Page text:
As a lieutenant, I was driving to a rural area where there was an outbreak of fires along railroad tracks. Fresh from ICS training, I got on the air and said, “This is Lieutenant Regan. I have command.” Immediately there was a reply, “This is Fire Chief So-and-so at the Command Post and I have command!” Lesson: Every day is a training day. Fire chiefs are usually in charge of fires, and leaders should assess the situation BEFORE they open their mouths. (Sparks from passing trains and dry grass turned out to be the culprits.)

3. Leaders learn about the capabilities of their people from participation in training

Do operators have sufficient training in use of force and maneuvers to accomplish the mission? Participating in scenario training with other agencies leads to an understanding of their people, capabilities and procedures, so we don’t have to learn it all while grappling with an emergency in real-time. I’d rather find problems in training rather than during the incident.

One example: 911 operators may think cops at the scene already know everything so information from callers may not be passed on. Did we even include 911 operators in the training? Problems or deficiencies discovered in realistic training exercises can be corrected before “that day.” Capabilities of other agencies can be force multipliers if learned about during training rather than during the crisis.

4. Relationships matter

Working with people you already know will enable better service to the public. If you know someone from training, you are better prepared to work with them in a crisis. If you don’t know them, not so much. Over time I’ve learned the strengths and weaknesses of many agencies, how they can help solve a crisis, and how they can’t. Leaders from those agencies also learned about my abilities, and this led to efficient collaboration in several actual crises.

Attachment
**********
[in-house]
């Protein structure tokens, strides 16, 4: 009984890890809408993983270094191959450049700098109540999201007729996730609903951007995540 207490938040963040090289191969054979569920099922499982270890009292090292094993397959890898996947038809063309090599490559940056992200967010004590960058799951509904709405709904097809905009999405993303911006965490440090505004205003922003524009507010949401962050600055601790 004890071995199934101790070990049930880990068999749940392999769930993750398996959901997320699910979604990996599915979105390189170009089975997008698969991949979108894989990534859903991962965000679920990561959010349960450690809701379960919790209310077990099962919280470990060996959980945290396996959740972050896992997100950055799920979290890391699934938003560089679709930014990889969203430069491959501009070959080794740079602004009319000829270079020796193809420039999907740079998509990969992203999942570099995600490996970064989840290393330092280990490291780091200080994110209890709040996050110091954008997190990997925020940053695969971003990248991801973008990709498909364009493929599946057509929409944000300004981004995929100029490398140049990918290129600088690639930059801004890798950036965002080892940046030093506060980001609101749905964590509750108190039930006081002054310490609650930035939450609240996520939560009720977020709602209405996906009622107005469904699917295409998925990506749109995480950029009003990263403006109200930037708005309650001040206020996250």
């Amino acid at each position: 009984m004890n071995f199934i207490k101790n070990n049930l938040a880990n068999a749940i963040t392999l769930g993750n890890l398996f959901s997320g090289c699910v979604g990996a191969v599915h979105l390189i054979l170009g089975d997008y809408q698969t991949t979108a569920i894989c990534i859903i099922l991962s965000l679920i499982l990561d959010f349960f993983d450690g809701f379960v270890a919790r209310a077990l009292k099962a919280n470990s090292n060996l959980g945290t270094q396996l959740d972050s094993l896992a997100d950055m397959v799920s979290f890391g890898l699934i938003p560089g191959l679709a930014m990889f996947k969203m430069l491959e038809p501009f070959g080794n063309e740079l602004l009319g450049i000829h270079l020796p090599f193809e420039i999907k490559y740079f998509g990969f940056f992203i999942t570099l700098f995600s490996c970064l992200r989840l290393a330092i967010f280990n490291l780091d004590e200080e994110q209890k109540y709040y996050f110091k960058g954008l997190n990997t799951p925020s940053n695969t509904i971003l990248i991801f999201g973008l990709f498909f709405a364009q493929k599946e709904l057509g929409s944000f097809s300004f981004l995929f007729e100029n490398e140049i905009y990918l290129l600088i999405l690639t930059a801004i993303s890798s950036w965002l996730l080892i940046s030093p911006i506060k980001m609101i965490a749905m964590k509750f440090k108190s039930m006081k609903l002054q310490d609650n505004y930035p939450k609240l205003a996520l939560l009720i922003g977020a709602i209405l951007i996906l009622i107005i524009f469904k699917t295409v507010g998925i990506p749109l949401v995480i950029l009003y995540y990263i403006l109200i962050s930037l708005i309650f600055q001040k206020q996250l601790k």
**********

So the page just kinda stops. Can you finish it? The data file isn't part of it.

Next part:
Related to all these reasons; front-line workers operate better when their leaders are trained, competent and current in the operations they lead, especially if the situation is rare in “real life.” They can also see leaders admit and correct mistakes if meaningful after-action reviews are part of the training.

Over time, I became a decent leader, eventually promoted to director of training. Like most of us, I had an example of a leader I would follow in any crisis. On his rise in my old agency, I observed him train, gain tactical team and crisis command experience, and demonstrate the ability to quickly assess and lead. He also helped train future leaders. He had personal presence, physical courage and an unflappable demeanor that gave his followers, including me, confidence that under his command we would get the job done, no matter how confusing or dangerous the situation.

That’s why police leaders should participate in training – so when the “bell rings,” they know how to get the job done, and as important, their subordinates know it, and will follow them in.

WEBINAR: The first 15 minutes of disaster: Creating order from chaos

About the author

Mike Regan is continually seeking to improve how police can protect their public. He retired from the New York State Police and is now a part-time police officer. He can be reached at